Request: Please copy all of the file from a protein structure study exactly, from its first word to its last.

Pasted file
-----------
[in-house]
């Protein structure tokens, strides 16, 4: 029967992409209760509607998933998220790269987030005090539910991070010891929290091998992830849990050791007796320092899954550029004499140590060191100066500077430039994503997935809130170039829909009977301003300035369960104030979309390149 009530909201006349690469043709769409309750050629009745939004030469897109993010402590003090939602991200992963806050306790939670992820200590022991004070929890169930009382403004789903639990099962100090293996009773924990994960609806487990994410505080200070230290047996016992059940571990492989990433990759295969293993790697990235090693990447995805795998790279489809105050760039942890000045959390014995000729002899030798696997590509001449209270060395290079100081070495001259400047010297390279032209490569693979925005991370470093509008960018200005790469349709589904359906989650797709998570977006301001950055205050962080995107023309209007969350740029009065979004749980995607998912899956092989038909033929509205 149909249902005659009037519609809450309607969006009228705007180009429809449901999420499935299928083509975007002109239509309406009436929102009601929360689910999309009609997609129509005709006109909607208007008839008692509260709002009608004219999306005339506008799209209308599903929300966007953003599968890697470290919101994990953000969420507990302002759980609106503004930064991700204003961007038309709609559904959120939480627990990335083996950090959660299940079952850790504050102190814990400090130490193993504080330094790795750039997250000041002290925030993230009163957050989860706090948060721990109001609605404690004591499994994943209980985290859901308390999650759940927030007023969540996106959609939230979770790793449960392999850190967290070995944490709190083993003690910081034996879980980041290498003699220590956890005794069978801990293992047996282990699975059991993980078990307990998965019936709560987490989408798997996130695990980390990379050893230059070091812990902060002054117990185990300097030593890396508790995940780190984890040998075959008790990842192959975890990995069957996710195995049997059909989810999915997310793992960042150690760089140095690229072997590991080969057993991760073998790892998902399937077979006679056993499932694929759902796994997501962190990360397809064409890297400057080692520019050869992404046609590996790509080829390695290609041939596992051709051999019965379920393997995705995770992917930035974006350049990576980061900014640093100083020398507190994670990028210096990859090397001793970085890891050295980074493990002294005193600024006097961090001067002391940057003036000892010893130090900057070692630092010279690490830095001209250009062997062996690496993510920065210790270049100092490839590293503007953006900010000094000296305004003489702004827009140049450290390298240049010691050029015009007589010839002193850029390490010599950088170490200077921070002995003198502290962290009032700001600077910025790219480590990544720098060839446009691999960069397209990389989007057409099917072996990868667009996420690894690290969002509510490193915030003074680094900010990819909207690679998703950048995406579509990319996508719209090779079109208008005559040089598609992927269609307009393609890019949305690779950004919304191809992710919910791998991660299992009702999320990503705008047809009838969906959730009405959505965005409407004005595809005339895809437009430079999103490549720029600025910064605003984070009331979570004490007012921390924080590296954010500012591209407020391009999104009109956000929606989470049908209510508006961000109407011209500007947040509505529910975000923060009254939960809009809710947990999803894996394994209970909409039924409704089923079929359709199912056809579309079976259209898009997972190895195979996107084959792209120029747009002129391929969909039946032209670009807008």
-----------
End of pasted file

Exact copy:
[in-house]
């Protein structure tokens, strides 16, 4: 029967992409209760509607998933998220790269987030005090539910991070010891929290091998992830849990050791007796320092899954550029004499140590060191100066500077430039994503997935809130170039829909009977301003300035369960104030979309390149 009530909201006349690469043709769409309750050629009745939004030469897109993010402590003090939602991200992963806050306790939670992820200590022991004070929890169930009382403004789903639990099962100090293996009773924990994960609806487990994410505080200070230290047996016992059940571990492989990433990759295969293993790697990235090693990447995805795998790279489809105050760039942890000045959390014995000729002899030798696997590509001449209270060395290079100081070495001259400047010297390279032209490569693979925005991370470093509008960018200005790469349709589904359906989650797709998570977006301001950055205050962080995107023309209007969350740029009065979004749980995607998912899956092989038909033929509205 149909249902005659009037519609809450309607969006009228705007180009429809449901999420499935299928083509975007002109239509309406009436929102009601929360689910999309009609997609129509005709006109909607208007008839008692509260709002009608004219999306005339506008799209209308599903929300966007953003599968890697470290919101994990953000969420507990302002759980609106503004930064991700204003961007038309709609559904959120939480627990990335083996950090959660299940079952850790504050102190814990400090130490193993504080330094790795750039997250000041002290925030993230009163957050989860706090948060721990109001609605404690004591499994994943209980985290859901308390999650759940927030007023969540996106959609939230979770790793449960392999850190967290070995944490709190083993003690910081034996879980980041290498003699220590956890005794069978801990293992047996282990699975059991993980078990307990998965019936709560987490989408798997996130695990980390990379050893230059070091812990902060002054117990185990300097030593890396508790995940780190984890040998075959008790990842192959975890990995069957996710195995049997059909989810999915997310793992960042150690760089140095690229072997590991080969057993991760073998790892998902399937077979006679056993499932694929759902796994997501962190990360397809064409890297400057080692520019050869992404046609590996790509080829390695290609041939596992051709051999019965379920393997995705995770992917930035974006350049990576980061900014640093100083020398507190994670990028210096990859090397001793970085890891050295980074493990002294005193600024006097961090001067002391940057003036000892010893130090900057070692630092010279690490830095001209250009062997062996690496993510920065210790270049100092490839590293503007953006900010000094000296305004003489702004827009140049450290390298240049010691050029015009007589010839002193850029390490010599950088170490200077921070002995003198502290962290009032700001600077910025790219480590990544720098060839446009691999960069397209990389989007057409099917072996990868667009996420690894690290969002509510490193915030003074680094900010990819909207690679998703950048995406579509990319996508719209090779079109208008005559040089598609992927269609307009393609890019949305690779950004919304191809992710919910791998991660299992009702999320990503705008047809009838969906959730009405959505965005409407004005595809005339895809437009430079999103490549720029600025910064605003984070009331979570004490007012921390924080590296954010500012591209407020391009999104009109956000929606989470049908209510508006961000109407011209500007947040509505529910975000923060009254939960809009809710947990999803894996394994209970909409039924409704089923079929359709199912056809579309079976259209898009997972190895195979996107084959792209120029747009002129391929969909039946032209670009807008």